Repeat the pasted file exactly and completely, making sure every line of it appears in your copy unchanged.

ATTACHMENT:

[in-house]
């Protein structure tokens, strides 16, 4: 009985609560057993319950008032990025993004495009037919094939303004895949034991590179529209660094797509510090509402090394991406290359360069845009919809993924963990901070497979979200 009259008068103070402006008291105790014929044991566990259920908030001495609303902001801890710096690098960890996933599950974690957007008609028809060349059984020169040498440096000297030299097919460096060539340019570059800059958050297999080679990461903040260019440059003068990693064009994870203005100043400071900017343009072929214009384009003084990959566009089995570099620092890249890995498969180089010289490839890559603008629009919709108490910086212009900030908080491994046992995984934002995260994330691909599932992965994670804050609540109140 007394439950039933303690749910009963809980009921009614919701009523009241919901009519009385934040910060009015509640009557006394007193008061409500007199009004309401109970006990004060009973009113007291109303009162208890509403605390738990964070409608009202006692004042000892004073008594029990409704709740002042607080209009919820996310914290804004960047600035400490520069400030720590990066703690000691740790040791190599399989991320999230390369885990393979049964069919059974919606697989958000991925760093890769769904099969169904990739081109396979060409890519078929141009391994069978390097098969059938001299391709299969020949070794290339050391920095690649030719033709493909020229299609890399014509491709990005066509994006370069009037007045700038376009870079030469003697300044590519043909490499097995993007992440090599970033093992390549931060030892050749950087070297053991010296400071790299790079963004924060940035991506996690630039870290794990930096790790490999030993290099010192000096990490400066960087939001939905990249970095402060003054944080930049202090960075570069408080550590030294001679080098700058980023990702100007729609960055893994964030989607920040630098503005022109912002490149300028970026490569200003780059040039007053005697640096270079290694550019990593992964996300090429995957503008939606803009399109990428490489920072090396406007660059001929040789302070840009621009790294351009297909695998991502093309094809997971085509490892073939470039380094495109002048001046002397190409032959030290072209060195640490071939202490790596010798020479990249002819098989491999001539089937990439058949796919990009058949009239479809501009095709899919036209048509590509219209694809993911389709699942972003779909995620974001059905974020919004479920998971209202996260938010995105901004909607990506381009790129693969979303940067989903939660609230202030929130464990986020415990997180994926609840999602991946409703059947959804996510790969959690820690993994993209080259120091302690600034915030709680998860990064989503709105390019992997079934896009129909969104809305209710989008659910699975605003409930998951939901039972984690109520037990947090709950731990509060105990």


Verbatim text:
[in-house]
């Protein structure tokens, strides 16, 4: 009985609560057993319950008032990025993004495009037919094939303004895949034991590179529209660094797509510090509402090394991406290359360069845009919809993924963990901070497979979200 009259008068103070402006008291105790014929044991566990259920908030001495609303902001801890710096690098960890996933599950974690957007008609028809060349059984020169040498440096000297030299097919460096060539340019570059800059958050297999080679990461903040260019440059003068990693064009994870203005100043400071900017343009072929214009384009003084990959566009089995570099620092890249890995498969180089010289490839890559603008629009919709108490910086212009900030908080491994046992995984934002995260994330691909599932992965994670804050609540109140 007394439950039933303690749910009963809980009921009614919701009523009241919901009519009385934040910060009015509640009557006394007193008061409500007199009004309401109970006990004060009973009113007291109303009162208890509403605390738990964070409608009202006692004042000892004073008594029990409704709740002042607080209009919820996310914290804004960047600035400490520069400030720590990066703690000691740790040791190599399989991320999230390369885990393979049964069919059974919606697989958000991925760093890769769904099969169904990739081109396979060409890519078929141009391994069978390097098969059938001299391709299969020949070794290339050391920095690649030719033709493909020229299609890399014509491709990005066509994006370069009037007045700038376009870079030469003697300044590519043909490499097995993007992440090599970033093992390549931060030892050749950087070297053991010296400071790299790079963004924060940035991506996690630039870290794990930096790790490999030993290099010192000096990490400066960087939001939905990249970095402060003054944080930049202090960075570069408080550590030294001679080098700058980023990702100007729609960055893994964030989607920040630098503005022109912002490149300028970026490569200003780059040039007053005697640096270079290694550019990593992964996300090429995957503008939606803009399109990428490489920072090396406007660059001929040789302070840009621009790294351009297909695998991502093309094809997971085509490892073939470039380094495109002048001046002397190409032959030290072209060195640490071939202490790596010798020479990249002819098989491999001539089937990439058949796919990009058949009239479809501009095709899919036209048509590509219209694809993911389709699942972003779909995620974001059905974020919004479920998971209202996260938010995105901004909607990506381009790129693969979303940067989903939660609230202030929130464990986020415990997180994926609840999602991946409703059947959804996510790969959690820690993994993209080259120091302690600034915030709680998860990064989503709105390019992997079934896009129909969104809305209710989008659910699975605003409930998951939901039972984690109520037990947090709950731990509060105990």